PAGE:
Marlin Briscoe, the first Black starting quarterback in pro football, died Monday at age 76.
His daughter, Angela Marriott, told the AP that Briscoe died of pneumonia at a hospital in Norwalk, Calif.
Briscoe made his first start for the Denver Broncos on Oct. 6, 1968, a 10-7 win against the Cincinnati Bengals.
Nicknamed “The Magician,” he started five games under center that season, passing for 1,589 yards and 14 touchdowns and rushing for 308 yards and three scores.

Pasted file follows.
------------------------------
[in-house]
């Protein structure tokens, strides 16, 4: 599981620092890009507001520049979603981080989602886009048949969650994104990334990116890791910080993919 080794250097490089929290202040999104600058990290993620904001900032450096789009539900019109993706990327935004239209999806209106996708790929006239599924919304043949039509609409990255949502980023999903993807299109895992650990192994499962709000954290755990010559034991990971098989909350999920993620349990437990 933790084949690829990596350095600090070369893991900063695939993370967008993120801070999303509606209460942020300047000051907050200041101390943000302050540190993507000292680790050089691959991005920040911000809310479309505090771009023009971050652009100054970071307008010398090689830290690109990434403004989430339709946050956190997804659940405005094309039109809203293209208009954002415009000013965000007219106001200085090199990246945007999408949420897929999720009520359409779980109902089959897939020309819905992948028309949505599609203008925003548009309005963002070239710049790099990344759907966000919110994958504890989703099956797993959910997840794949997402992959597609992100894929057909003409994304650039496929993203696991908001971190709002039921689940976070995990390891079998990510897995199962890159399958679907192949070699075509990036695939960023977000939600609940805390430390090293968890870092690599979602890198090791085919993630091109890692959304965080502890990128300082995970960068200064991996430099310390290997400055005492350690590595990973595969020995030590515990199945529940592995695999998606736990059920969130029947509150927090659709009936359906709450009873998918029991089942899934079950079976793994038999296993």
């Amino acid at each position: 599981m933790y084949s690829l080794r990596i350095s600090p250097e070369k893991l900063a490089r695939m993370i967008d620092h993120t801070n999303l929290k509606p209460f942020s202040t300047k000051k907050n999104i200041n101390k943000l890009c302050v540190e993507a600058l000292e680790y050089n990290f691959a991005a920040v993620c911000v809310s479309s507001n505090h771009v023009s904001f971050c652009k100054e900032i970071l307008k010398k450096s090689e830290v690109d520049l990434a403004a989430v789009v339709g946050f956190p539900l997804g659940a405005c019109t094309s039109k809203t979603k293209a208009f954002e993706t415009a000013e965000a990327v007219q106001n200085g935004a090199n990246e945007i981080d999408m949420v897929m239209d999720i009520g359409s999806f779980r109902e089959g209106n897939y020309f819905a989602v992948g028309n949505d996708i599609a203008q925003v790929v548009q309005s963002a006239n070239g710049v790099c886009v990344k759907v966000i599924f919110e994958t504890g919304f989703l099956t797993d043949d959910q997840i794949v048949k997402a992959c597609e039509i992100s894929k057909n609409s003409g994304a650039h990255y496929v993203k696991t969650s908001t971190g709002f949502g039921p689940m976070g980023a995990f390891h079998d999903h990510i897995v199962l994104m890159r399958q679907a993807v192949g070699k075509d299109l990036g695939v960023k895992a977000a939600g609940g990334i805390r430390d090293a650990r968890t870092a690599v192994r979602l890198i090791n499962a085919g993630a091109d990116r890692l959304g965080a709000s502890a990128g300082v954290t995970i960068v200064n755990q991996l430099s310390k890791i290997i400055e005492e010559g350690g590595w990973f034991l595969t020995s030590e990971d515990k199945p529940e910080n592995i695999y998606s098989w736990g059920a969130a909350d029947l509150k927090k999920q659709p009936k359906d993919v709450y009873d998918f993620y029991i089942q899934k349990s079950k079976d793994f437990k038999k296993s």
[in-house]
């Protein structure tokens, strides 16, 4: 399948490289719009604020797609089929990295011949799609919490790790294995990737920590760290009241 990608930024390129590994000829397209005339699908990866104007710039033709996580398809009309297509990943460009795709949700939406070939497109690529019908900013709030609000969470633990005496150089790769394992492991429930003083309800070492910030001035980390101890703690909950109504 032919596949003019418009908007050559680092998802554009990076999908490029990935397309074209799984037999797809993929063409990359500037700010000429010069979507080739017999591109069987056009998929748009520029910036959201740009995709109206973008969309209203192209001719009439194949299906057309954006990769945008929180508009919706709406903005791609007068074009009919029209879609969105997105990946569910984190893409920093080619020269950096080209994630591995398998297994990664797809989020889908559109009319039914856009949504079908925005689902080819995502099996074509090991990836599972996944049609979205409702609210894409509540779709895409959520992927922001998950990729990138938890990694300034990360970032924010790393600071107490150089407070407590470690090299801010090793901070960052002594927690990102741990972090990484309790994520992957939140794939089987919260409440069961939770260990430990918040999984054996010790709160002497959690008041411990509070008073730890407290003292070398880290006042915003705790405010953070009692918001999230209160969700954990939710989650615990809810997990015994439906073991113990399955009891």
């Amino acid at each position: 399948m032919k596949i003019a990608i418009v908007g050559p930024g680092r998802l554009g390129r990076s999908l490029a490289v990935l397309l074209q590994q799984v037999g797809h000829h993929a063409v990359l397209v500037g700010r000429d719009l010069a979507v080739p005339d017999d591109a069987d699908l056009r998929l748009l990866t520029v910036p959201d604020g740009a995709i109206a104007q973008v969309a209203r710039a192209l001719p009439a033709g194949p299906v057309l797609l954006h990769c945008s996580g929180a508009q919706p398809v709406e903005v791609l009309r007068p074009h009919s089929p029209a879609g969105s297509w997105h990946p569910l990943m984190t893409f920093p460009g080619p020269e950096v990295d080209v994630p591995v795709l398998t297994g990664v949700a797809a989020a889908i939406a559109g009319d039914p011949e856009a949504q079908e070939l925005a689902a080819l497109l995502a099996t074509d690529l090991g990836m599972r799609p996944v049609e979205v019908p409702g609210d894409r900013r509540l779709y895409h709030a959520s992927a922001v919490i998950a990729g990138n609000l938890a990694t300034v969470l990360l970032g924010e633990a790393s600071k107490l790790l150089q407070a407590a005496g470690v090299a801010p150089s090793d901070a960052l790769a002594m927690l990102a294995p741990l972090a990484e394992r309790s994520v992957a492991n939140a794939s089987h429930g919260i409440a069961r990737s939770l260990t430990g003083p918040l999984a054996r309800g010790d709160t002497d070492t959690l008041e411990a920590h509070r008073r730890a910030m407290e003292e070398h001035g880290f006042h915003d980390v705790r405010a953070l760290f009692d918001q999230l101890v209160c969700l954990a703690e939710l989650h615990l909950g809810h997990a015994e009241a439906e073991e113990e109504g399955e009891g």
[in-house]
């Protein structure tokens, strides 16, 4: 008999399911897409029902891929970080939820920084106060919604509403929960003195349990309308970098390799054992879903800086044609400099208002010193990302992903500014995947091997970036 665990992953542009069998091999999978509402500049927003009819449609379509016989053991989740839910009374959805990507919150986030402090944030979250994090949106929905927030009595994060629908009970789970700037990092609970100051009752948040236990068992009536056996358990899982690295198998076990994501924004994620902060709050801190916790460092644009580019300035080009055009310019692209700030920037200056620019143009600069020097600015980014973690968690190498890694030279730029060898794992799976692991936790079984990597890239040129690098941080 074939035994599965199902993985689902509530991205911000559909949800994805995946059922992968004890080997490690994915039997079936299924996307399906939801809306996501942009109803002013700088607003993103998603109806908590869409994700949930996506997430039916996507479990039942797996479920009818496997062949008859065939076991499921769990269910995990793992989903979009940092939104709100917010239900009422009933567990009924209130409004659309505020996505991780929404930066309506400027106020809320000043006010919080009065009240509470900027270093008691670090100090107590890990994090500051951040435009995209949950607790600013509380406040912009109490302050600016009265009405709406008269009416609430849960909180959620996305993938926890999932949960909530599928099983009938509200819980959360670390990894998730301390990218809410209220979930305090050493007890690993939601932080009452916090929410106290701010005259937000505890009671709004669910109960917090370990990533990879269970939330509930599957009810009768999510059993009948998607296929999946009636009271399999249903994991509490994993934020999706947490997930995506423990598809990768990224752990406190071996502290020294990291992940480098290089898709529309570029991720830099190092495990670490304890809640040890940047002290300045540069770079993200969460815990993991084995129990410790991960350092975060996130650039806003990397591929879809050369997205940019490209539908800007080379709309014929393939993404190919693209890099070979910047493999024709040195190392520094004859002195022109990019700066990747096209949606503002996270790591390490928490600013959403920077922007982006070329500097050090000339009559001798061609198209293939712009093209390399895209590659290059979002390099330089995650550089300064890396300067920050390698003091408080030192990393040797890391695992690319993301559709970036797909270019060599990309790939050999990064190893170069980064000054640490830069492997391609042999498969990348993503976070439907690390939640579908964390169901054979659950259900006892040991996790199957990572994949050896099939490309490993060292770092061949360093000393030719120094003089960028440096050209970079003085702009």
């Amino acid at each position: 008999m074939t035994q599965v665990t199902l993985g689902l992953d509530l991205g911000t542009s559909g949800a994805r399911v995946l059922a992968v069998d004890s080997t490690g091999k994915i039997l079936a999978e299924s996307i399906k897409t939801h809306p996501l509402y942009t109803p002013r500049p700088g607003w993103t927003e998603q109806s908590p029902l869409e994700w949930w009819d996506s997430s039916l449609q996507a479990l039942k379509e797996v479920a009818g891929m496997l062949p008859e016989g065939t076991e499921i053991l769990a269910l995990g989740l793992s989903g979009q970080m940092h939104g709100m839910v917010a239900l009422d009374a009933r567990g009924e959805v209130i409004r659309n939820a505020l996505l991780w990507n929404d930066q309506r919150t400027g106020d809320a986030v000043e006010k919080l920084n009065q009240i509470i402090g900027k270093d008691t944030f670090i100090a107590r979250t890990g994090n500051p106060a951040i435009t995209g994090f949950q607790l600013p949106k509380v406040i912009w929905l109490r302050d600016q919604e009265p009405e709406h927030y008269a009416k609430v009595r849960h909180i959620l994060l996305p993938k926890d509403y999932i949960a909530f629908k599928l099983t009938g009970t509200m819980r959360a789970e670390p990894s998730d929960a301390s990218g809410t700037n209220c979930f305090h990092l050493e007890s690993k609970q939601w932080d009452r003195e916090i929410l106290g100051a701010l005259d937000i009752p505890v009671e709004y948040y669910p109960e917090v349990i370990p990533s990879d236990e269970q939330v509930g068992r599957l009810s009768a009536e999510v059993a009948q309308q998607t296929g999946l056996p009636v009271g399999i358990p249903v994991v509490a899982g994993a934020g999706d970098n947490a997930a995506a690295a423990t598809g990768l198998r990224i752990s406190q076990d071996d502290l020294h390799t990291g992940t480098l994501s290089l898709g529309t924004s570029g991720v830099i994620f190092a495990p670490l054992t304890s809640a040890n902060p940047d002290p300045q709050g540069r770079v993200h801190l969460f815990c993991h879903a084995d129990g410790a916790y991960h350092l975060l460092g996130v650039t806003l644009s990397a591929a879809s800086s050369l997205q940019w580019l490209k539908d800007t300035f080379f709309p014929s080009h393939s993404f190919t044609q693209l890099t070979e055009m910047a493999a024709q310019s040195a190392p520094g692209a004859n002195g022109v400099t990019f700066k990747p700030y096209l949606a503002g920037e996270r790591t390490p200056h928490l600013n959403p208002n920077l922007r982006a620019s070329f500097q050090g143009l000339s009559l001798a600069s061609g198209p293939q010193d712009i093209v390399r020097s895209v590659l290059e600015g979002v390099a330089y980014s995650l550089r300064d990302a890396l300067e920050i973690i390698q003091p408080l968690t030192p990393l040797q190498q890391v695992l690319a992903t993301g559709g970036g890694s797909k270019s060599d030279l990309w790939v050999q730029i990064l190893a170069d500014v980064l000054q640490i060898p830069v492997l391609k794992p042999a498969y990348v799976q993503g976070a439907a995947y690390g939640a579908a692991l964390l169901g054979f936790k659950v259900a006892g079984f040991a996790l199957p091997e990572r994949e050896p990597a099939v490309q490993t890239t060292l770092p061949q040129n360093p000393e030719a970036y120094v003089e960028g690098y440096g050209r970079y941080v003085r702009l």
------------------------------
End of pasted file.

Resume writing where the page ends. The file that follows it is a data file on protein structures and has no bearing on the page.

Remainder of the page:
When Denver didn’t give him a chance to play quarterback in 1969, he asked to be released and joined the Bills.
With Jack Kemp entrenched as the starting signal-caller in Buffalo, Briscoe transitioned to wide receiver and made the Pro Bowl in 1970 with 57 catches for 1,036 yards and eight touchdowns.
Briscoe went on to win Super Bowls VII and VIII with the Miami Dolphins and retired with 224 receptions for 3,537 yards and 30 TDs with six teams.
Briscoe, who starred at the University of Nebraska at Omaha, was inducted into the College Football Hall of Fame in 2016.